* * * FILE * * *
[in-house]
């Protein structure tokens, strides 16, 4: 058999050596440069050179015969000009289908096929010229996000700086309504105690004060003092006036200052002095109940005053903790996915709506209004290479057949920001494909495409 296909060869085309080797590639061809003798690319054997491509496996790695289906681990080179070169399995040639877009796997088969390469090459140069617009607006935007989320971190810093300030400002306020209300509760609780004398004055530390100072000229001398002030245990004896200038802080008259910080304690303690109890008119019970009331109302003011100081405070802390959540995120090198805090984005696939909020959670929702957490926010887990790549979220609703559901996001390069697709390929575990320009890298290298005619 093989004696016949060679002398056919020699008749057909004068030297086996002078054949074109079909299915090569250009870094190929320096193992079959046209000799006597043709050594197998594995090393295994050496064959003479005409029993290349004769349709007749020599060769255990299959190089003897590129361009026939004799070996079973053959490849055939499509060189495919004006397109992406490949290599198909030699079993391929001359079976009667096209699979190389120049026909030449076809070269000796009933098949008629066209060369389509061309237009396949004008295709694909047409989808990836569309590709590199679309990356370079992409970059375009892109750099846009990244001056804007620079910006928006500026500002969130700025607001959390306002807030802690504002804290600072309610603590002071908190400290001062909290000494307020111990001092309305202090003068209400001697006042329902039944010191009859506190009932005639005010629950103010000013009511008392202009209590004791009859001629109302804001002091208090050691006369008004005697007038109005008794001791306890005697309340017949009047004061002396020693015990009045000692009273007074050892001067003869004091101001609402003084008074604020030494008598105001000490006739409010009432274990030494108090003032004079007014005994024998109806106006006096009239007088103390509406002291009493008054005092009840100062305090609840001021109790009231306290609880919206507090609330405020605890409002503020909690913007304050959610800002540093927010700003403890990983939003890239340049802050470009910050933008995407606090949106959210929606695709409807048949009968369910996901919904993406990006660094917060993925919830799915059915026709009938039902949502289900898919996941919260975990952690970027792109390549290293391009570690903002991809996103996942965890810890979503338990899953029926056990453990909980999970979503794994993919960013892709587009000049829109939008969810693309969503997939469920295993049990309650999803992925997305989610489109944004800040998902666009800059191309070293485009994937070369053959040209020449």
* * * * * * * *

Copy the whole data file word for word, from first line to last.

[in-house]
């Protein structure tokens, strides 16, 4: 058999050596440069050179015969000009289908096929010229996000700086309504105690004060003092006036200052002095109940005053903790996915709506209004290479057949920001494909495409 296909060869085309080797590639061809003798690319054997491509496996790695289906681990080179070169399995040639877009796997088969390469090459140069617009607006935007989320971190810093300030400002306020209300509760609780004398004055530390100072000229001398002030245990004896200038802080008259910080304690303690109890008119019970009331109302003011100081405070802390959540995120090198805090984005696939909020959670929702957490926010887990790549979220609703559901996001390069697709390929575990320009890298290298005619 093989004696016949060679002398056919020699008749057909004068030297086996002078054949074109079909299915090569250009870094190929320096193992079959046209000799006597043709050594197998594995090393295994050496064959003479005409029993290349004769349709007749020599060769255990299959190089003897590129361009026939004799070996079973053959490849055939499509060189495919004006397109992406490949290599198909030699079993391929001359079976009667096209699979190389120049026909030449076809070269000796009933098949008629066209060369389509061309237009396949004008295709694909047409989808990836569309590709590199679309990356370079992409970059375009892109750099846009990244001056804007620079910006928006500026500002969130700025607001959390306002807030802690504002804290600072309610603590002071908190400290001062909290000494307020111990001092309305202090003068209400001697006042329902039944010191009859506190009932005639005010629950103010000013009511008392202009209590004791009859001629109302804001002091208090050691006369008004005697007038109005008794001791306890005697309340017949009047004061002396020693015990009045000692009273007074050892001067003869004091101001609402003084008074604020030494008598105001000490006739409010009432274990030494108090003032004079007014005994024998109806106006006096009239007088103390509406002291009493008054005092009840100062305090609840001021109790009231306290609880919206507090609330405020605890409002503020909690913007304050959610800002540093927010700003403890990983939003890239340049802050470009910050933008995407606090949106959210929606695709409807048949009968369910996901919904993406990006660094917060993925919830799915059915026709009938039902949502289900898919996941919260975990952690970027792109390549290293391009570690903002991809996103996942965890810890979503338990899953029926056990453990909980999970979503794994993919960013892709587009000049829109939008969810693309969503997939469920295993049990309650999803992925997305989610489109944004800040998902666009800059191309070293485009994937070369053959040209020449």